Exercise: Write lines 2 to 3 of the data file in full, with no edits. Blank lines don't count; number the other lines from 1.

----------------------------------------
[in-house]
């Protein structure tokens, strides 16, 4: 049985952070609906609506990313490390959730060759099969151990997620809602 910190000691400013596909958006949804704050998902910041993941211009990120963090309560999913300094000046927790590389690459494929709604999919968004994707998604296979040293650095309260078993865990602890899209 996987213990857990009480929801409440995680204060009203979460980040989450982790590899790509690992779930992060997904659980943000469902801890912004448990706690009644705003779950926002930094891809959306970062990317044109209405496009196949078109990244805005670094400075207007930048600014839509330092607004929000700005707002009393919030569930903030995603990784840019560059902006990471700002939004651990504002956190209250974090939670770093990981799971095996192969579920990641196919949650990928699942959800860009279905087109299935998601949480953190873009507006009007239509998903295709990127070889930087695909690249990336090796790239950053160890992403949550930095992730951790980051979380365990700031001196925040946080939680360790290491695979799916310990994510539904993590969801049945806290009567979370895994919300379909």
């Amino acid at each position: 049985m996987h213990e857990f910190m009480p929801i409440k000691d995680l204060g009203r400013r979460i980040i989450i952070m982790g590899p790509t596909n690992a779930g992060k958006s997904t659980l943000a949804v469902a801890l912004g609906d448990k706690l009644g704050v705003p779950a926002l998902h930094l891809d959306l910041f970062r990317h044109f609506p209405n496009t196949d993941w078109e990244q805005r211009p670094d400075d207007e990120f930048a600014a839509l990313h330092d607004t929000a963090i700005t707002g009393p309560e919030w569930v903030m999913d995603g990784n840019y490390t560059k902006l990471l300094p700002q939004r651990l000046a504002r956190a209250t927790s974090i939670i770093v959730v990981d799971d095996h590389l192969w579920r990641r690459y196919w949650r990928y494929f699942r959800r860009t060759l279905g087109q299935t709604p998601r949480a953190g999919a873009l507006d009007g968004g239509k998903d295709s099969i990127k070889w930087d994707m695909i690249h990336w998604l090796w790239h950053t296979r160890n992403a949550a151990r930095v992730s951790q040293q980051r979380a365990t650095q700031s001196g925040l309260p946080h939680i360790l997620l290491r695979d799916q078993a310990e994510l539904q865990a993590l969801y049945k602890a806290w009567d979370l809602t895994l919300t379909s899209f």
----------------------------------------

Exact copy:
């Protein structure tokens, strides 16, 4: 049985952070609906609506990313490390959730060759099969151990997620809602 910190000691400013596909958006949804704050998902910041993941211009990120963090309560999913300094000046927790590389690459494929709604999919968004994707998604296979040293650095309260078993865990602890899209 996987213990857990009480929801409440995680204060009203979460980040989450982790590899790509690992779930992060997904659980943000469902801890912004448990706690009644705003779950926002930094891809959306970062990317044109209405496009196949078109990244805005670094400075207007930048600014839509330092607004929000700005707002009393919030569930903030995603990784840019560059902006990471700002939004651990504002956190209250974090939670770093990981799971095996192969579920990641196919949650990928699942959800860009279905087109299935998601949480953190873009507006009007239509998903295709990127070889930087695909690249990336090796790239950053160890992403949550930095992730951790980051979380365990700031001196925040946080939680360790290491695979799916310990994510539904993590969801049945806290009567979370895994919300379909």
């Amino acid at each position: 049985m996987h213990e857990f910190m009480p929801i409440k000691d995680l204060g009203r400013r979460i980040i989450i952070m982790g590899p790509t596909n690992a779930g992060k958006s997904t659980l943000a949804v469902a801890l912004g609906d448990k706690l009644g704050v705003p779950a926002l998902h930094l891809d959306l910041f970062r990317h044109f609506p209405n496009t196949d993941w078109e990244q805005r211009p670094d400075d207007e990120f930048a600014a839509l990313h330092d607004t929000a963090i700005t707002g009393p309560e919030w569930v903030m999913d995603g990784n840019y490390t560059k902006l990471l300094p700002q939004r651990l000046a504002r956190a209250t927790s974090i939670i770093v959730v990981d799971d095996h590389l192969w579920r990641r690459y196919w949650r990928y494929f699942r959800r860009t060759l279905g087109q299935t709604p998601r949480a953190g999919a873009l507006d009007g968004g239509k998903d295709s099969i990127k070889w930087d994707m695909i690249h990336w998604l090796w790239h950053t296979r160890n992403a949550a151990r930095v992730s951790q040293q980051r979380a365990t650095q700031s001196g925040l309260p946080h939680i360790l997620l290491r695979d799916q078993a310990e994510l539904q865990a993590l969801y049945k602890a806290w009567d979370l809602t895994l919300t379909s899209f």